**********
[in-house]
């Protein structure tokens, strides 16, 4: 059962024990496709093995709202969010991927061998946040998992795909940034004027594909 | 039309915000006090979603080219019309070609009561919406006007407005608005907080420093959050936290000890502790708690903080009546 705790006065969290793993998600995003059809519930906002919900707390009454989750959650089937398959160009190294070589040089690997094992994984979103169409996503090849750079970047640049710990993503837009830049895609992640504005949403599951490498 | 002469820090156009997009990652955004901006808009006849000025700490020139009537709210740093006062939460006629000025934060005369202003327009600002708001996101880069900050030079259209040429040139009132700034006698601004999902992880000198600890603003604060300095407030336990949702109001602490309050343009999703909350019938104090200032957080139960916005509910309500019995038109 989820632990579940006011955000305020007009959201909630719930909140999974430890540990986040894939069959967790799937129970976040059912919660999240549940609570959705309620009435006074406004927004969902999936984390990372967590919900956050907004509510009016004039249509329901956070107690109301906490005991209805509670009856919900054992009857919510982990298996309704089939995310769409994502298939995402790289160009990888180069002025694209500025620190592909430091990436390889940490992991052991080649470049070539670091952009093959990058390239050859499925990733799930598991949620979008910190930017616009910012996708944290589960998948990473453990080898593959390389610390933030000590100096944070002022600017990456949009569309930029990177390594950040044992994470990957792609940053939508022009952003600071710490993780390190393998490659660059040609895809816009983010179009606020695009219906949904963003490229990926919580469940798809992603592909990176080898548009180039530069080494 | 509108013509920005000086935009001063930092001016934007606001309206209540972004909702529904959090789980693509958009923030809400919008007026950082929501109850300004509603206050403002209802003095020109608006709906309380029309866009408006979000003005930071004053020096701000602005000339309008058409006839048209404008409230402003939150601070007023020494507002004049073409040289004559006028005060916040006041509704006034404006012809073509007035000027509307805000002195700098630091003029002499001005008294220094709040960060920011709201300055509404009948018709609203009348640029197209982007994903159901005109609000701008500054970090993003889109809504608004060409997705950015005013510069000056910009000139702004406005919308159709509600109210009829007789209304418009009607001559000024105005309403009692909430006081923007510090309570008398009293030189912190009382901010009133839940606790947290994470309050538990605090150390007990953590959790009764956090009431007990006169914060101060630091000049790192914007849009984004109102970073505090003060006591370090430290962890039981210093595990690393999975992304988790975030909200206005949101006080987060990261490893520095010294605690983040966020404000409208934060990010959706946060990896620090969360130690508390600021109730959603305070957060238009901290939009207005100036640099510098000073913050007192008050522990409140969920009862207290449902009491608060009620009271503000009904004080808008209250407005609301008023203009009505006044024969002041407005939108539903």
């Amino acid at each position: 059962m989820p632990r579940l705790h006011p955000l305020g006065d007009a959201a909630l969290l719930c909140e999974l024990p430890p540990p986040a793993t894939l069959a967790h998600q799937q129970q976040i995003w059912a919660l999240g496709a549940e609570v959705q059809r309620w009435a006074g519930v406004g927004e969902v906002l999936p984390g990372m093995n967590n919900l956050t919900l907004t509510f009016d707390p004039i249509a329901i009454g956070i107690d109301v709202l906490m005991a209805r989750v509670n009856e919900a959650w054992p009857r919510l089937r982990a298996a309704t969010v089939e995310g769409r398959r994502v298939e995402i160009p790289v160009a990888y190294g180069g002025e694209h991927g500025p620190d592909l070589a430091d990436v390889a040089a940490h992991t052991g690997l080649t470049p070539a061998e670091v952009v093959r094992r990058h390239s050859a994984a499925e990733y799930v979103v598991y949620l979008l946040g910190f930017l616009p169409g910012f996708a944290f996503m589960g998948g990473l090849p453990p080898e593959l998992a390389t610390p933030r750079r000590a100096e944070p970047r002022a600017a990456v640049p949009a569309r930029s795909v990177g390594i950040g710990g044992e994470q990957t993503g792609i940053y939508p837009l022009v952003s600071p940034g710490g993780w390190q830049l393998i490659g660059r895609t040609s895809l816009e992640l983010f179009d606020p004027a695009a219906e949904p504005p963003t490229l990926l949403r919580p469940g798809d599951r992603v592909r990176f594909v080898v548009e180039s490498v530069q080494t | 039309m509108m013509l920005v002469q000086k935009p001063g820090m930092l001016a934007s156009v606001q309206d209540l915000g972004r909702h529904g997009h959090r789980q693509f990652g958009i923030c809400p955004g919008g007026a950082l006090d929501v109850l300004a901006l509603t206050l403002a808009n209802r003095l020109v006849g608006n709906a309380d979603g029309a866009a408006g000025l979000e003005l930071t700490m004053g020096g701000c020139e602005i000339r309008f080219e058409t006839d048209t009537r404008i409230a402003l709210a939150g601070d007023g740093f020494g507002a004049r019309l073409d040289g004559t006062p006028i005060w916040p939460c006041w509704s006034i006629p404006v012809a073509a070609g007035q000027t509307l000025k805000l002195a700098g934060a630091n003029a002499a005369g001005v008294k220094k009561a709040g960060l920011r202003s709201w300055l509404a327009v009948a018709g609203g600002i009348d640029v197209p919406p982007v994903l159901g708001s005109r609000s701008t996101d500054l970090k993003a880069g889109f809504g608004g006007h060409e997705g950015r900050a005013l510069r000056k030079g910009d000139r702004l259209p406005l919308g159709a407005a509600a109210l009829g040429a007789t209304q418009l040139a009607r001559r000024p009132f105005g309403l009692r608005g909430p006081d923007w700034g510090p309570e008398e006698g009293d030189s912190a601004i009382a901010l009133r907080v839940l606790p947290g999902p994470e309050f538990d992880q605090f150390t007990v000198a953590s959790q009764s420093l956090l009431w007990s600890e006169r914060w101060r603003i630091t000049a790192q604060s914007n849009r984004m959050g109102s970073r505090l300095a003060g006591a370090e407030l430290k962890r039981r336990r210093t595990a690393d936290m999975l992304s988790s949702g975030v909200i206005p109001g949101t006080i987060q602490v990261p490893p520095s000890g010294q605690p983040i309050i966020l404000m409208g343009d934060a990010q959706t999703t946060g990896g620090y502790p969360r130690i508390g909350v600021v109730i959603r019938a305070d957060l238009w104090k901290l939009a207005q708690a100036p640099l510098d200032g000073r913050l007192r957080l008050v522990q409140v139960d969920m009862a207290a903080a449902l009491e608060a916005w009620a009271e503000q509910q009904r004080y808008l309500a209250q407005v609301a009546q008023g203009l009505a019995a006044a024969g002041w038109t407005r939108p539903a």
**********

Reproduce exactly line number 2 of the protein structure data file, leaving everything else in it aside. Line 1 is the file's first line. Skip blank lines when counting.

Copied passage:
């Protein structure tokens, strides 16, 4: 059962024990496709093995709202969010991927061998946040998992795909940034004027594909 | 039309915000006090979603080219019309070609009561919406006007407005608005907080420093959050936290000890502790708690903080009546 705790006065969290793993998600995003059809519930906002919900707390009454989750959650089937398959160009190294070589040089690997094992994984979103169409996503090849750079970047640049710990993503837009830049895609992640504005949403599951490498 | 002469820090156009997009990652955004901006808009006849000025700490020139009537709210740093006062939460006629000025934060005369202003327009600002708001996101880069900050030079259209040429040139009132700034006698601004999902992880000198600890603003604060300095407030336990949702109001602490309050343009999703909350019938104090200032957080139960916005509910309500019995038109 989820632990579940006011955000305020007009959201909630719930909140999974430890540990986040894939069959967790799937129970976040059912919660999240549940609570959705309620009435006074406004927004969902999936984390990372967590919900956050907004509510009016004039249509329901956070107690109301906490005991209805509670009856919900054992009857919510982990298996309704089939995310769409994502298939995402790289160009990888180069002025694209500025620190592909430091990436390889940490992991052991080649470049070539670091952009093959990058390239050859499925990733799930598991949620979008910190930017616009910012996708944290589960998948990473453990080898593959390389610390933030000590100096944070002022600017990456949009569309930029990177390594950040044992994470990957792609940053939508022009952003600071710490993780390190393998490659660059040609895809816009983010179009606020695009219906949904963003490229990926919580469940798809992603592909990176080898548009180039530069080494 | 509108013509920005000086935009001063930092001016934007606001309206209540972004909702529904959090789980693509958009923030809400919008007026950082929501109850300004509603206050403002209802003095020109608006709906309380029309866009408006979000003005930071004053020096701000602005000339309008058409006839048209404008409230402003939150601070007023020494507002004049073409040289004559006028005060916040006041509704006034404006012809073509007035000027509307805000002195700098630091003029002499001005008294220094709040960060920011709201300055509404009948018709609203009348640029197209982007994903159901005109609000701008500054970090993003889109809504608004060409997705950015005013510069000056910009000139702004406005919308159709509600109210009829007789209304418009009607001559000024105005309403009692909430006081923007510090309570008398009293030189912190009382901010009133839940606790947290994470309050538990605090150390007990953590959790009764956090009431007990006169914060101060630091000049790192914007849009984004109102970073505090003060006591370090430290962890039981210093595990690393999975992304988790975030909200206005949101006080987060990261490893520095010294605690983040966020404000409208934060990010959706946060990896620090969360130690508390600021109730959603305070957060238009901290939009207005100036640099510098000073913050007192008050522990409140969920009862207290449902009491608060009620009271503000009904004080808008209250407005609301008023203009009505006044024969002041407005939108539903």